Cuba offers various visa options for foreign nationals wishing to visit the country. These generally take the form of tourist visas (referred to as a tourist card) as well as family visas for those who are the direct relative of a Cuban national. Business visas are available for specific purposes. Permanent residency, while available, is extremely difficult to obtain unless you have a specific reason that is approved by the Cuban consulate.
For those visiting Cuba on a holiday, a general tourist visa (referred to as a tourist card) can be applied for depending on your country of residence. Generally for all countries, tourist visas are granted but require proof of a return ticket. Eligible for 30 days and for a single entry only, these visas can be issues by the Cuban consulate from the country you reside. There are various exceptions to these visas, namely for residents of countries throughout the Caribbean but also for locations including Malaysia, Kenya, Russia and the UAE. Visa requirements and acceptances change regularly, so it is advised to check with the local consulate office prior to applying for a visa. Several countries are permitted to stay various time periods without a visa.
These include the following:
28 days (visa-free travel)
30 days (visa-free travel)
- Antigua and Barbuda
- St. Lucia
- St. Kitts and Nevis
60 days (visa-free travel)
- St. Vincent and the Grenadines
90 days (visa-free travel)
- Bosnia and Herzegovina
- North Macedonia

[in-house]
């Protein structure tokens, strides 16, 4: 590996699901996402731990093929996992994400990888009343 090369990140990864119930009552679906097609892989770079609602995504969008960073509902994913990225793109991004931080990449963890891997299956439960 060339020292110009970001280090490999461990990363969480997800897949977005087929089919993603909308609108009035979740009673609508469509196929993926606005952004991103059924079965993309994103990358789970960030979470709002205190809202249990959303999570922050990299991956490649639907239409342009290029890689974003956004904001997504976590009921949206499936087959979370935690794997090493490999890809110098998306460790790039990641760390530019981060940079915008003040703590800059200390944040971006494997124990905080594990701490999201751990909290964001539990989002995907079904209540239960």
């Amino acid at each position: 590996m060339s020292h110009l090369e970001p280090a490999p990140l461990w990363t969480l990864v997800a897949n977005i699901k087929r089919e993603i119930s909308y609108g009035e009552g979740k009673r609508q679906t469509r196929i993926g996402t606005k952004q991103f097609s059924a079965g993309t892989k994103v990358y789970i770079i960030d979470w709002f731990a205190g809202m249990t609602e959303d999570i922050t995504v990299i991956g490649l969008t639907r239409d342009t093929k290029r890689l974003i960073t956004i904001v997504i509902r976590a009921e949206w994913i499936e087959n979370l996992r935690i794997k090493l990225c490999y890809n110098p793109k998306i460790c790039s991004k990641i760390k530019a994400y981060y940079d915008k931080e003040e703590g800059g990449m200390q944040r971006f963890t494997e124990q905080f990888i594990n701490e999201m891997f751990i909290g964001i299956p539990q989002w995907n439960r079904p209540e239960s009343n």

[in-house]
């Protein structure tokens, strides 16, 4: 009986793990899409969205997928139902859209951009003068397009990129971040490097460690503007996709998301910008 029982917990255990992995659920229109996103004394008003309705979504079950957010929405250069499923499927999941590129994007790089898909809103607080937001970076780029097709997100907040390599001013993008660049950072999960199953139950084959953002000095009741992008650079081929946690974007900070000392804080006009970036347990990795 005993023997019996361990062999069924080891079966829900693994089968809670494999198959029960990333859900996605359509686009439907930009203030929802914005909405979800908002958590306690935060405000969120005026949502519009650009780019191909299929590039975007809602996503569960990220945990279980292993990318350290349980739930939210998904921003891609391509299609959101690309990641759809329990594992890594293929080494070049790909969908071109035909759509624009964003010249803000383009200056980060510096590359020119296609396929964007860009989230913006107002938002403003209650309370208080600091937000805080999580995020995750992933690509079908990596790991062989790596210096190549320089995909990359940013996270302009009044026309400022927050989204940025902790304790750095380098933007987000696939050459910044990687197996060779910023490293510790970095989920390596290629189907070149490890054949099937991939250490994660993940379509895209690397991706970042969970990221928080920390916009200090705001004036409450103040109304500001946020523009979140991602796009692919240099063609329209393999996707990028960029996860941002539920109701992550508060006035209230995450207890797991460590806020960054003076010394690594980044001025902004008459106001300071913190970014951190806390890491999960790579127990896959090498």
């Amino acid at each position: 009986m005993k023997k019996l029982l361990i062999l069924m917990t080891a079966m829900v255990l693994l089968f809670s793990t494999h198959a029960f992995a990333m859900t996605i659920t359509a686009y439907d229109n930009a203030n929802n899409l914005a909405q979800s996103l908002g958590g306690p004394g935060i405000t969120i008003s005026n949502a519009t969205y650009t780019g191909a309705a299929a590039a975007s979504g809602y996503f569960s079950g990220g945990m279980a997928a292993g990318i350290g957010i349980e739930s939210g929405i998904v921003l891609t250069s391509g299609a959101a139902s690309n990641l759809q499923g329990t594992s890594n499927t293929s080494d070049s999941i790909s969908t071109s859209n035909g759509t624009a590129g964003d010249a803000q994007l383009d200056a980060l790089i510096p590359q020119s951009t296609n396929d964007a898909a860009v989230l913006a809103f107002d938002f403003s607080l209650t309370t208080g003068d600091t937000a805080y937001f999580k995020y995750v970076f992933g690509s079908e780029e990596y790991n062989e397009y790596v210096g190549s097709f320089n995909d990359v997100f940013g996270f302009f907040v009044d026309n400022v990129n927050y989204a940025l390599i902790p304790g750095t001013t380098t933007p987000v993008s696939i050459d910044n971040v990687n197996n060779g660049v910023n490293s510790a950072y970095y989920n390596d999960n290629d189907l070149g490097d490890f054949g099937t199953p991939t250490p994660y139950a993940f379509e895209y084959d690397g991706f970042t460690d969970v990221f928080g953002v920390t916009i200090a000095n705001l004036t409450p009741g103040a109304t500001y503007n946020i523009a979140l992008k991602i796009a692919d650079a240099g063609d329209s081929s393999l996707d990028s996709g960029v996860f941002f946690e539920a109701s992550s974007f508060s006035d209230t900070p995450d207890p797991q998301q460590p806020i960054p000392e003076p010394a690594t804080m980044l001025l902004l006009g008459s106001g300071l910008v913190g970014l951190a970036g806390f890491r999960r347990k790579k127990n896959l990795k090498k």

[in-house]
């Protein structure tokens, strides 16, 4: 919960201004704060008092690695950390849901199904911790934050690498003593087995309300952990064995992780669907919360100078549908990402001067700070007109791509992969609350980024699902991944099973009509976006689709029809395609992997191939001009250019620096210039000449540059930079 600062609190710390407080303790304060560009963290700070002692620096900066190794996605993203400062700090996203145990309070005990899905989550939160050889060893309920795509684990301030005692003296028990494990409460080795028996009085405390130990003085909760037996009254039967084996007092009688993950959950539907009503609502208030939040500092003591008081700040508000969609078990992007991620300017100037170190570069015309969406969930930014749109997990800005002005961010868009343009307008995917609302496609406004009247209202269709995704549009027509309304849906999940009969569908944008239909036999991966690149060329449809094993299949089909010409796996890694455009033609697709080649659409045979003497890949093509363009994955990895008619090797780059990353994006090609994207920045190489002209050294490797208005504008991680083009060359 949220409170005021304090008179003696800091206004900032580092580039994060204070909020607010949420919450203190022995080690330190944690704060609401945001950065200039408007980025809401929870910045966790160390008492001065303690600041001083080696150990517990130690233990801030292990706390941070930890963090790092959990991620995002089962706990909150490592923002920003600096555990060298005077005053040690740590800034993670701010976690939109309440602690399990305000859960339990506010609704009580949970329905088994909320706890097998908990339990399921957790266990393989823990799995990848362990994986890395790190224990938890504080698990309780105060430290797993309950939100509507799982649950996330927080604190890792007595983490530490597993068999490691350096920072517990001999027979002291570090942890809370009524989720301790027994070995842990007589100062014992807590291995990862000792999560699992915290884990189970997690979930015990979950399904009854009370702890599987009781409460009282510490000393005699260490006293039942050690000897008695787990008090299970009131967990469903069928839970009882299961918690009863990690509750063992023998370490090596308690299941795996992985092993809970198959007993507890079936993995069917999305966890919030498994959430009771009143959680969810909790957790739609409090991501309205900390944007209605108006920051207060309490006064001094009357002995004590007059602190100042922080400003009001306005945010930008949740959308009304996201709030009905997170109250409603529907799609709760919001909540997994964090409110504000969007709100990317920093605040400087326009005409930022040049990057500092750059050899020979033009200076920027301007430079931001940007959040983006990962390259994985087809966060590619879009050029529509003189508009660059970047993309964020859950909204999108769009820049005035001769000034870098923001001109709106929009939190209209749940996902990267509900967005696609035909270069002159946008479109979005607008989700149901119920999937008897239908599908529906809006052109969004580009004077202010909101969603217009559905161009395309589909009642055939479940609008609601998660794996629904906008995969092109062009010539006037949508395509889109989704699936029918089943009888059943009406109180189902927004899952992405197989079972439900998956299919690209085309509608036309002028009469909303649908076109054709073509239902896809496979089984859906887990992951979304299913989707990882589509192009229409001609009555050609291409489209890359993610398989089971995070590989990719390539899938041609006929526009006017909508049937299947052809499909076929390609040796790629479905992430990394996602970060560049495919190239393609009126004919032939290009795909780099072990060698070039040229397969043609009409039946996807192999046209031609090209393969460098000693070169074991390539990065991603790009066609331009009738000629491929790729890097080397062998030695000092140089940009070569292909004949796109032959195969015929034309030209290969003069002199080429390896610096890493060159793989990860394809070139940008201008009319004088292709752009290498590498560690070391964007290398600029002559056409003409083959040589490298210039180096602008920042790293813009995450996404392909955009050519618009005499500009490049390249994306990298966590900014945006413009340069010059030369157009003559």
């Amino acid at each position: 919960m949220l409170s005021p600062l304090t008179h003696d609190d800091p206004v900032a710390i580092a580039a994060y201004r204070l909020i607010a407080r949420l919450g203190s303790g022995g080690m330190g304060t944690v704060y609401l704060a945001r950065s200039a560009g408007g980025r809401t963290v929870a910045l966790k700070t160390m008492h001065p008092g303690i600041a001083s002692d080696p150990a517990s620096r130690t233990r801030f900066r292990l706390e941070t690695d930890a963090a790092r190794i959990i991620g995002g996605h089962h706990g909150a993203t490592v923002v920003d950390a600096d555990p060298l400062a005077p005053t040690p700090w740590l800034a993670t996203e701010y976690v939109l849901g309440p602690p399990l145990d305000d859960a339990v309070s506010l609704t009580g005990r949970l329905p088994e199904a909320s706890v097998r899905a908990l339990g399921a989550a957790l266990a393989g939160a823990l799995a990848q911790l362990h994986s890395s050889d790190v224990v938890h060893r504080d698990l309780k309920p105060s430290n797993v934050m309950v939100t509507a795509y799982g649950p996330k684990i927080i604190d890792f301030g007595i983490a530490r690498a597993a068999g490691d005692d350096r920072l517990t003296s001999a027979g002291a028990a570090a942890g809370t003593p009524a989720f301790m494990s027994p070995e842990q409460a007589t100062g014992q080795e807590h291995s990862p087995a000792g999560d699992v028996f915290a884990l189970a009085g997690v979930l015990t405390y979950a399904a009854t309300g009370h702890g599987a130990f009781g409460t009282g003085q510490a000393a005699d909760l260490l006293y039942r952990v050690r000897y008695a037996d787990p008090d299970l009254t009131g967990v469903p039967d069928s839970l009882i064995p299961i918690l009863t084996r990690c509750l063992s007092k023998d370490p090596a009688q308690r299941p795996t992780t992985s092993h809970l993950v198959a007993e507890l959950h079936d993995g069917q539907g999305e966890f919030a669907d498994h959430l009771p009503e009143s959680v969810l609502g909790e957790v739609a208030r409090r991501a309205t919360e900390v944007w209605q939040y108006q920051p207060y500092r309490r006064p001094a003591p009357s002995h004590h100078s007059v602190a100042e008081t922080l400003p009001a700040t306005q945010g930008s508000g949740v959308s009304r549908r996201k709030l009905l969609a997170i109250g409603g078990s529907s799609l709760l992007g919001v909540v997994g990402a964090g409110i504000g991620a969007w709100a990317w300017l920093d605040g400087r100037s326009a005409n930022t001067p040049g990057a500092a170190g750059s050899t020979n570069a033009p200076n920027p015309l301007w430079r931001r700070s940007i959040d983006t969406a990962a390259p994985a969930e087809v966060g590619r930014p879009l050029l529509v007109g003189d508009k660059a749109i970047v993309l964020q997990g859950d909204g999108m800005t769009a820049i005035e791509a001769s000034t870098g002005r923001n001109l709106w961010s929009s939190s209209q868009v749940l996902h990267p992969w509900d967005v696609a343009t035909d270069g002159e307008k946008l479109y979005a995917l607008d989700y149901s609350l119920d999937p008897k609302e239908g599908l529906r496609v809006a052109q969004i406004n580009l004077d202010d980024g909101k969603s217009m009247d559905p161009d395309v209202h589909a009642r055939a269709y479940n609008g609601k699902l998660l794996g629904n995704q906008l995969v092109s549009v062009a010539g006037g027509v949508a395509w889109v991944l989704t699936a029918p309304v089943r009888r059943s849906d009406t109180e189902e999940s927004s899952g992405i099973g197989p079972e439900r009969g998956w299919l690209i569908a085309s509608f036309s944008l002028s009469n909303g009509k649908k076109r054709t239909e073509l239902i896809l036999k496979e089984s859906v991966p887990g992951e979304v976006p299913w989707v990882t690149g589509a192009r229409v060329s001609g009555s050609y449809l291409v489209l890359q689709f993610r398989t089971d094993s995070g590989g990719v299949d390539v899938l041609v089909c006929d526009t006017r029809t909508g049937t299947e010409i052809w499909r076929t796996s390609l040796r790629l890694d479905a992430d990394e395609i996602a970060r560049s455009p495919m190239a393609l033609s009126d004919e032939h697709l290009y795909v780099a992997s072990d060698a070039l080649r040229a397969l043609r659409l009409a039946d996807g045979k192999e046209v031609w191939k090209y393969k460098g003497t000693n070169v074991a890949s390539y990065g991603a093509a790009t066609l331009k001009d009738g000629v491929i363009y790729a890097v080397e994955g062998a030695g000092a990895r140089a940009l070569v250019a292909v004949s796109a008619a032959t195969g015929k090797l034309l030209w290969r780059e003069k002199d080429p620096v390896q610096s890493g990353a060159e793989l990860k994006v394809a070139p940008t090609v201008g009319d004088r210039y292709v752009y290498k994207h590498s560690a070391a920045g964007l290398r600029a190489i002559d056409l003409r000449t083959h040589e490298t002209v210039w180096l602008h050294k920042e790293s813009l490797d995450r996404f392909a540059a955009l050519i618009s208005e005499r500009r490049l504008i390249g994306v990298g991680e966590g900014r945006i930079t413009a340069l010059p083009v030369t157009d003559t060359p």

- United Arab Emirates
Nationals of both China and Vietnam are permitted to travel to Cuba without a visa if they are carrying a passport for Public Affairs.
Visitors who request a business visa must do so at a Cuban embassy in their home country. Approval is provided for those which can prove they are employed in Cuba or have official business with a Cuban company (although the approval process is not guaranteed).
Many foreign residents wishing to return home to visit family are eligible for special family visas. These offer the children of Cuban citizens the ability to visit and stay with relatives, however this requires a document to prove the relationship (such as a birth certificate). There are also various application forms required in advance for those who wish to obtain this special visa status.
Foreign residents who are seeking to obtain permanent residency status in Cuba will find the process is very difficult unless an extraordinary circumstance is provided. In addition to the required application form and documentation with rationale for the request, Cuba required various health tests such as a chest X-ray, blood and AIDs test prior to the application process proceeding for approval. Proof of technical and/or practical ability (university degree, specialized training, etc.) must be included as is proof of economic solvency. It is generally difficult, if not impossible for most foreign nationals to obtain permanent resident status in Cuba.
Cuba has recently offered an investment visa to individuals desiring to invest in real estate in the country. This special visa is on a case-by-case basis and is available for a limited period. Generally granted for one year, the visa can be renewed by only a limited number of times based on the investment made into the country. These visas act as temporary resident status for a period of time as set forth by the Cuban consulate upon approval.
Cuban Immigration Office (Havana)
Address: Calle G, No. 360, Vedado. Revolution Square. Havana Cuba
Phone: +53 78 364500